Sean Cooper took extreme measures to deal with the housing squeeze. By working up to 100 hours/week at three jobs and by living in his basement, he managed to pay off his Toronto mortgage in three years. You can too?
When Sean's odyssey was over, he invited friends and the media to a mortgage burning party.
The story hit a nerve, generating a flood of comments ranging from admiration to derision. The CBC reported on the reaction here: http://www.cbc.ca/news/business/sean-cooper-mortgage-debt-1.3402026
Admiration and Anger
Stories of individual sacrifice and pluck can be inspiring. I'm certainly inspired by the tremendous discipline and determination demonstrated by Sean. I think those character traits are something we can all seek to emulate.
When I first watched the CBC piece, however, I remember feeling a sense of his specific approach being "not applicable to me." Even though my wife and I are in a similar situation to Sean, in our case shouldering a $350,000 mortgage, I didn't see adopting his approach of a 100 hour/week workload and pauper's life as a reasonable option for us.
Some people watched that CBC story and likely felt they were being lectured to: "you just need to work harder, spend less, get creative." For people who already feel they're doing everything they reasonably can, you can understand where the anger comes from.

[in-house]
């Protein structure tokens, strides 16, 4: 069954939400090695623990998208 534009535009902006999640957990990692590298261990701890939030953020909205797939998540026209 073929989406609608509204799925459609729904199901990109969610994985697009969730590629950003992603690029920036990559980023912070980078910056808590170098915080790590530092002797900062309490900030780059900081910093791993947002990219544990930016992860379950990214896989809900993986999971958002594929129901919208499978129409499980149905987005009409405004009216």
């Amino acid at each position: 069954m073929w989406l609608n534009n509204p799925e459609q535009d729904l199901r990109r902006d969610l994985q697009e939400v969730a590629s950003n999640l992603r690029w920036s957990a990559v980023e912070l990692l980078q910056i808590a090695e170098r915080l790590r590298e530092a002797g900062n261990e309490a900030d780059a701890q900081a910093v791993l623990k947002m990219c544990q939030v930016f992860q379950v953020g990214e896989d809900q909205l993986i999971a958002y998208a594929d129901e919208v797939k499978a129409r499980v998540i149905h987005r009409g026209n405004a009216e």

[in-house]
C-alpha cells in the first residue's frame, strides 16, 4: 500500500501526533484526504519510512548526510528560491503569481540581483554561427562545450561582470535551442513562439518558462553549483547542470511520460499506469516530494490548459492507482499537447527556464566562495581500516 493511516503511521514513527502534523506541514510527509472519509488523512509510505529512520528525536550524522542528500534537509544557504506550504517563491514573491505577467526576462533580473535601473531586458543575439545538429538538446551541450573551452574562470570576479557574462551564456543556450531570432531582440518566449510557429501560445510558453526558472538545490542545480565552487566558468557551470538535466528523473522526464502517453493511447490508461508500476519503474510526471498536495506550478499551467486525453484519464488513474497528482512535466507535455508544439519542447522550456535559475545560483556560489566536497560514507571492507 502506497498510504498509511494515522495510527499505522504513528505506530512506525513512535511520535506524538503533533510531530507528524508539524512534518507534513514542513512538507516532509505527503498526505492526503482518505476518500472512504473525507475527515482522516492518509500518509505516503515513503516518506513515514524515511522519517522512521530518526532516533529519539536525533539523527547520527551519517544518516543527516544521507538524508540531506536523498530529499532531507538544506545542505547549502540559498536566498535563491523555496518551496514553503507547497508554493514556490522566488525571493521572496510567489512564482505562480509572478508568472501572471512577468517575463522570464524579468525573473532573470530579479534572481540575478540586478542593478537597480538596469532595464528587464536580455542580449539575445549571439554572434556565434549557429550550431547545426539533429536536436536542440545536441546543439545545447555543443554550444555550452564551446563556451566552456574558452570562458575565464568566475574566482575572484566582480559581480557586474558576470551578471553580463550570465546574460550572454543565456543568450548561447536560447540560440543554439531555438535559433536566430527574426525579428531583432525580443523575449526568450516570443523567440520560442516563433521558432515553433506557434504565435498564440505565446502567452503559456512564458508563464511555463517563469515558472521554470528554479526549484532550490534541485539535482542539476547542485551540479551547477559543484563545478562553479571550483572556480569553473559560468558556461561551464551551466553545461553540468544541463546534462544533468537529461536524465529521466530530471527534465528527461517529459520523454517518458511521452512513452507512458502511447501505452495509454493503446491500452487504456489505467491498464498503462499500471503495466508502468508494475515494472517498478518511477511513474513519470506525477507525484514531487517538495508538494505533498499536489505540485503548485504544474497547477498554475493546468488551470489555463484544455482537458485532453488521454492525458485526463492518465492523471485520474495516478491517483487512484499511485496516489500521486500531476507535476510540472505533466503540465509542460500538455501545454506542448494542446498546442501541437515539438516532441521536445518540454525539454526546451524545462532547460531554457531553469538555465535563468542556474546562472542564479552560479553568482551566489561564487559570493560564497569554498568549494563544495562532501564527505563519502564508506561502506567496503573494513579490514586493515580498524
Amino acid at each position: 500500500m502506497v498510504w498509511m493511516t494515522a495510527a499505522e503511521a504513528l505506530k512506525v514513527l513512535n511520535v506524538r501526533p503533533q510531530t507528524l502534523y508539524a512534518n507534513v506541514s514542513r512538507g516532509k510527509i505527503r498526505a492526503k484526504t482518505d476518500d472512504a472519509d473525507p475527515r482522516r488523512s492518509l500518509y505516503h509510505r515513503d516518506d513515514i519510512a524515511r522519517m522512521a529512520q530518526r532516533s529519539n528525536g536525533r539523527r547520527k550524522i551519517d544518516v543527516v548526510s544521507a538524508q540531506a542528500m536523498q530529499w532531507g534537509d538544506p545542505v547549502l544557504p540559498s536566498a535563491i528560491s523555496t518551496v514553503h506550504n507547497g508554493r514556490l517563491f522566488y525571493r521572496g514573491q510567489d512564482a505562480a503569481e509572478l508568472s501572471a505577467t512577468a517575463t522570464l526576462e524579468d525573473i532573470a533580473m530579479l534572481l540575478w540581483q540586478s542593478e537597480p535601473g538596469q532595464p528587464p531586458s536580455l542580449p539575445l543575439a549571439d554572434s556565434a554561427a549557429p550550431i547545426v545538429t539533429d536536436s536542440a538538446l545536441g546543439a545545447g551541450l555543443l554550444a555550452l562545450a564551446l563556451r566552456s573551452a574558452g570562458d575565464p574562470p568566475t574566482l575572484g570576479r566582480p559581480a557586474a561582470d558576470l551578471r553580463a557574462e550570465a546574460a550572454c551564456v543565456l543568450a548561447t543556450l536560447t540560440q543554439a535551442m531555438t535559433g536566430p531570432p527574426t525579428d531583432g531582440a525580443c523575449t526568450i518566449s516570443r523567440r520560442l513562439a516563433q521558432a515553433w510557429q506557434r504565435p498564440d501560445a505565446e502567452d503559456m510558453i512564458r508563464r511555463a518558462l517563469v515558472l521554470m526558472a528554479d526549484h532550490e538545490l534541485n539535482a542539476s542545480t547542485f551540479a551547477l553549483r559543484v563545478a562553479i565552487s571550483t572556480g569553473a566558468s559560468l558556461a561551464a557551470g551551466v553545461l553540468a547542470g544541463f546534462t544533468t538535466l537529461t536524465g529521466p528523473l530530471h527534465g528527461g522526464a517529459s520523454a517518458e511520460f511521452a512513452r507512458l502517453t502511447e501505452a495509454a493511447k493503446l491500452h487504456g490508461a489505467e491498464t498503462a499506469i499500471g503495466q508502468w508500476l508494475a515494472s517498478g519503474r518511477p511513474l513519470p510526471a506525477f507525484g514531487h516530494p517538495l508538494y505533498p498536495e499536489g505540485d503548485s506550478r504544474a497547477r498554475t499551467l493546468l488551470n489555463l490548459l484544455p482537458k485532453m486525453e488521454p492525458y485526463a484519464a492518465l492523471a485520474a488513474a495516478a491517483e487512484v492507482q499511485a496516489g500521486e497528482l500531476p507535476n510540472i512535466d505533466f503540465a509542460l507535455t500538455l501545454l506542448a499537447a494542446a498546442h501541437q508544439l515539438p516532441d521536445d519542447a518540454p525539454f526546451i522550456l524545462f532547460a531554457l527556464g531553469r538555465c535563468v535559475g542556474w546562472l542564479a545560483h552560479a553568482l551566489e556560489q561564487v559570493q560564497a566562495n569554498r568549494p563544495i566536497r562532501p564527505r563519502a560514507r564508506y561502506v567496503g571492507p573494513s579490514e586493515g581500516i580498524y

That anger is common across the many aspects of the squeeze, and is warranted.
An emphasis on individual responsibility misses the often-overriding role of government policy. For some reason, Canadian status quo is to regularly increase spending on seniors and retirees (nothing inherently wrong with that), but to draw the purse strings closed when it comes to programs that primarily benefit younger Canadians.
One of our foundational reports, "Measuring the Age Gap in Canadian Social Spending" reveals this pattern strikingly. Overall, Canadian governments combine to spend >$33,000 per person over 65, and less than $12,000 for each Canadian under 45.
It's biological reality that we're going to need to spend more on Canadians as they age, but the evidence is clear that we are routinely under-investing in Canada's young people.
While we think all Canadians can take inspiration from Sean's example, Gen Squeeze was founded on the premise that many of us are already doing what we reasonably can to ease the squeeze, and it's time our governments did more, too.
A big thanks to Sean Cooper for reaching out to us with his story, and for his support of Generation Squeeze's work. Welcome to the network Sean!